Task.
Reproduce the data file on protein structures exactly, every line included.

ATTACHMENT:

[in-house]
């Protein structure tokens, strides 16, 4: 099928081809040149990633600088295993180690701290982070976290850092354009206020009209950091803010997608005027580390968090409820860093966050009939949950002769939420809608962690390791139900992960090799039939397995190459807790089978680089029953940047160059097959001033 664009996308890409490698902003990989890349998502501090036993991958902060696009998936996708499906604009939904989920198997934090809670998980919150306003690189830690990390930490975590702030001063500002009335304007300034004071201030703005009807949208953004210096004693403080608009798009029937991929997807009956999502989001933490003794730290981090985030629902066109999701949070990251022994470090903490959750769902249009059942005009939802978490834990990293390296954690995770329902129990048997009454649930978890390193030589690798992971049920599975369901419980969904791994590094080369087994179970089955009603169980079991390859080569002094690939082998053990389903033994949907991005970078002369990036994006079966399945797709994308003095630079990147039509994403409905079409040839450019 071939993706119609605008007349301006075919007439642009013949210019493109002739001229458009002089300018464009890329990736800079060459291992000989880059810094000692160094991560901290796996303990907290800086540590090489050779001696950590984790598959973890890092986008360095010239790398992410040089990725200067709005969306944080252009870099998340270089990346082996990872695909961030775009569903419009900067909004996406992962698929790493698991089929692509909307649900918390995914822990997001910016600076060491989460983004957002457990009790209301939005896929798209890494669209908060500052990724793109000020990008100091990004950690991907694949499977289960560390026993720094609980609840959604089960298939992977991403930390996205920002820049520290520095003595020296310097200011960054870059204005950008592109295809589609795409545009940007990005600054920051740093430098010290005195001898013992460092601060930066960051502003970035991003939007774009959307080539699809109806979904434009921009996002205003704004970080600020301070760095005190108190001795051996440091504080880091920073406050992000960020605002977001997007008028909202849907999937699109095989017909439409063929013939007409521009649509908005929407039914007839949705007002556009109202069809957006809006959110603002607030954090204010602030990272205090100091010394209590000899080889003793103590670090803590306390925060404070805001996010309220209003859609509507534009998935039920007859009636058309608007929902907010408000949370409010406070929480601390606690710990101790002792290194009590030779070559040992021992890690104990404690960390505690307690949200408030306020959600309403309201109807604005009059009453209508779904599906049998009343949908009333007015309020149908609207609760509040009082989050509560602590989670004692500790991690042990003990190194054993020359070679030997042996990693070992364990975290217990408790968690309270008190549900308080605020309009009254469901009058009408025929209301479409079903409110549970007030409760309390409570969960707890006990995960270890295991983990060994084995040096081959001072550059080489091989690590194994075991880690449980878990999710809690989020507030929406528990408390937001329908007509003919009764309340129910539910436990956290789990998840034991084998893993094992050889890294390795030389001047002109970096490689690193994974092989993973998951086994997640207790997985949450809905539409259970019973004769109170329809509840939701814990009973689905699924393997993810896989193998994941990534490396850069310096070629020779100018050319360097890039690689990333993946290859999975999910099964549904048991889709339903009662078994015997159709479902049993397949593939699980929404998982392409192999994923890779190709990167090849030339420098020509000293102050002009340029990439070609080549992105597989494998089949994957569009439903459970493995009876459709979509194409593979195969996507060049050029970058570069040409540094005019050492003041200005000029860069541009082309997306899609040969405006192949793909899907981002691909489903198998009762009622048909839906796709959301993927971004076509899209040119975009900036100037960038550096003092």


[in-house]
């Protein structure tokens, strides 16, 4: 099928081809040149990633600088295993180690701290982070976290850092354009206020009209950091803010997608005027580390968090409820860093966050009939949950002769939420809608962690390791139900992960090799039939397995190459807790089978680089029953940047160059097959001033 664009996308890409490698902003990989890349998502501090036993991958902060696009998936996708499906604009939904989920198997934090809670998980919150306003690189830690990390930490975590702030001063500002009335304007300034004071201030703005009807949208953004210096004693403080608009798009029937991929997807009956999502989001933490003794730290981090985030629902066109999701949070990251022994470090903490959750769902249009059942005009939802978490834990990293390296954690995770329902129990048997009454649930978890390193030589690798992971049920599975369901419980969904791994590094080369087994179970089955009603169980079991390859080569002094690939082998053990389903033994949907991005970078002369990036994006079966399945797709994308003095630079990147039509994403409905079409040839450019 071939993706119609605008007349301006075919007439642009013949210019493109002739001229458009002089300018464009890329990736800079060459291992000989880059810094000692160094991560901290796996303990907290800086540590090489050779001696950590984790598959973890890092986008360095010239790398992410040089990725200067709005969306944080252009870099998340270089990346082996990872695909961030775009569903419009900067909004996406992962698929790493698991089929692509909307649900918390995914822990997001910016600076060491989460983004957002457990009790209301939005896929798209890494669209908060500052990724793109000020990008100091990004950690991907694949499977289960560390026993720094609980609840959604089960298939992977991403930390996205920002820049520290520095003595020296310097200011960054870059204005950008592109295809589609795409545009940007990005600054920051740093430098010290005195001898013992460092601060930066960051502003970035991003939007774009959307080539699809109806979904434009921009996002205003704004970080600020301070760095005190108190001795051996440091504080880091920073406050992000960020605002977001997007008028909202849907999937699109095989017909439409063929013939007409521009649509908005929407039914007839949705007002556009109202069809957006809006959110603002607030954090204010602030990272205090100091010394209590000899080889003793103590670090803590306390925060404070805001996010309220209003859609509507534009998935039920007859009636058309608007929902907010408000949370409010406070929480601390606690710990101790002792290194009590030779070559040992021992890690104990404690960390505690307690949200408030306020959600309403309201109807604005009059009453209508779904599906049998009343949908009333007015309020149908609207609760509040009082989050509560602590989670004692500790991690042990003990190194054993020359070679030997042996990693070992364990975290217990408790968690309270008190549900308080605020309009009254469901009058009408025929209301479409079903409110549970007030409760309390409570969960707890006990995960270890295991983990060994084995040096081959001072550059080489091989690590194994075991880690449980878990999710809690989020507030929406528990408390937001329908007509003919009764309340129910539910436990956290789990998840034991084998893993094992050889890294390795030389001047002109970096490689690193994974092989993973998951086994997640207790997985949450809905539409259970019973004769109170329809509840939701814990009973689905699924393997993810896989193998994941990534490396850069310096070629020779100018050319360097890039690689990333993946290859999975999910099964549904048991889709339903009662078994015997159709479902049993397949593939699980929404998982392409192999994923890779190709990167090849030339420098020509000293102050002009340029990439070609080549992105597989494998089949994957569009439903459970493995009876459709979509194409593979195969996507060049050029970058570069040409540094005019050492003041200005000029860069541009082309997306899609040969405006192949793909899907981002691909489903198998009762009622048909839906796709959301993927971004076509899209040119975009900036100037960038550096003092």